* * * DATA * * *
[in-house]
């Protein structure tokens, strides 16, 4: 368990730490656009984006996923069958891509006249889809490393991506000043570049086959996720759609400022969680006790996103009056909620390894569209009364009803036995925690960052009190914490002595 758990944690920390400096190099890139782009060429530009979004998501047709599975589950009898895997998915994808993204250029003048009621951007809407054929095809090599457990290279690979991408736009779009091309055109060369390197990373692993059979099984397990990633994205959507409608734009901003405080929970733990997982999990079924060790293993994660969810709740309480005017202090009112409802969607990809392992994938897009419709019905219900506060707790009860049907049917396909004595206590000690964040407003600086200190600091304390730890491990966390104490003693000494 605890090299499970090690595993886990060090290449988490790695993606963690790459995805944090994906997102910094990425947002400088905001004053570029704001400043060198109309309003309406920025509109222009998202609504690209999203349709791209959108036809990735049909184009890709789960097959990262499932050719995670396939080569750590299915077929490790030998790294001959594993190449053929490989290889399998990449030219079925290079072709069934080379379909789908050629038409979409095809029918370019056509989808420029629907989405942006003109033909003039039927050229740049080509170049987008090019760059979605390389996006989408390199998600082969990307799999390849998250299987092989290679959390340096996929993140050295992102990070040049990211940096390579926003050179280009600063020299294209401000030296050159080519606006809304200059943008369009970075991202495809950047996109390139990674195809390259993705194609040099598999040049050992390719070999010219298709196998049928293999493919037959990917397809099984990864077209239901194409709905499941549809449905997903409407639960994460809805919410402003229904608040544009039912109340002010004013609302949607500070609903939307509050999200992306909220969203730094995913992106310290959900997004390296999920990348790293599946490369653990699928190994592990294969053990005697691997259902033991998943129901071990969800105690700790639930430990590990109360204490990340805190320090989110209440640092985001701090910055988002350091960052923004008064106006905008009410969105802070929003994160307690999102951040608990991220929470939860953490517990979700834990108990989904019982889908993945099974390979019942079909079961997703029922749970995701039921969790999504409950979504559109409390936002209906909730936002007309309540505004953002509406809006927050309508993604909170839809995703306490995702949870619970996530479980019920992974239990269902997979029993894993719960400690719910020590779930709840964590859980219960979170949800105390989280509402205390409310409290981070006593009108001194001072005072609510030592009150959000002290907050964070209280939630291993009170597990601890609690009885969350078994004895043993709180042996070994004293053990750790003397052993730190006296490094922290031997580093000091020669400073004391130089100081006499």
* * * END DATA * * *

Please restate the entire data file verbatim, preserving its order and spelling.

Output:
[in-house]
């Protein structure tokens, strides 16, 4: 368990730490656009984006996923069958891509006249889809490393991506000043570049086959996720759609400022969680006790996103009056909620390894569209009364009803036995925690960052009190914490002595 758990944690920390400096190099890139782009060429530009979004998501047709599975589950009898895997998915994808993204250029003048009621951007809407054929095809090599457990290279690979991408736009779009091309055109060369390197990373692993059979099984397990990633994205959507409608734009901003405080929970733990997982999990079924060790293993994660969810709740309480005017202090009112409802969607990809392992994938897009419709019905219900506060707790009860049907049917396909004595206590000690964040407003600086200190600091304390730890491990966390104490003693000494 605890090299499970090690595993886990060090290449988490790695993606963690790459995805944090994906997102910094990425947002400088905001004053570029704001400043060198109309309003309406920025509109222009998202609504690209999203349709791209959108036809990735049909184009890709789960097959990262499932050719995670396939080569750590299915077929490790030998790294001959594993190449053929490989290889399998990449030219079925290079072709069934080379379909789908050629038409979409095809029918370019056509989808420029629907989405942006003109033909003039039927050229740049080509170049987008090019760059979605390389996006989408390199998600082969990307799999390849998250299987092989290679959390340096996929993140050295992102990070040049990211940096390579926003050179280009600063020299294209401000030296050159080519606006809304200059943008369009970075991202495809950047996109390139990674195809390259993705194609040099598999040049050992390719070999010219298709196998049928293999493919037959990917397809099984990864077209239901194409709905499941549809449905997903409407639960994460809805919410402003229904608040544009039912109340002010004013609302949607500070609903939307509050999200992306909220969203730094995913992106310290959900997004390296999920990348790293599946490369653990699928190994592990294969053990005697691997259902033991998943129901071990969800105690700790639930430990590990109360204490990340805190320090989110209440640092985001701090910055988002350091960052923004008064106006905008009410969105802070929003994160307690999102951040608990991220929470939860953490517990979700834990108990989904019982889908993945099974390979019942079909079961997703029922749970995701039921969790999504409950979504559109409390936002209906909730936002007309309540505004953002509406809006927050309508993604909170839809995703306490995702949870619970996530479980019920992974239990269902997979029993894993719960400690719910020590779930709840964590859980219960979170949800105390989280509402205390409310409290981070006593009108001194001072005072609510030592009150959000002290907050964070209280939630291993009170597990601890609690009885969350078994004895043993709180042996070994004293053990750790003397052993730190006296490094922290031997580093000091020669400073004391130089100081006499």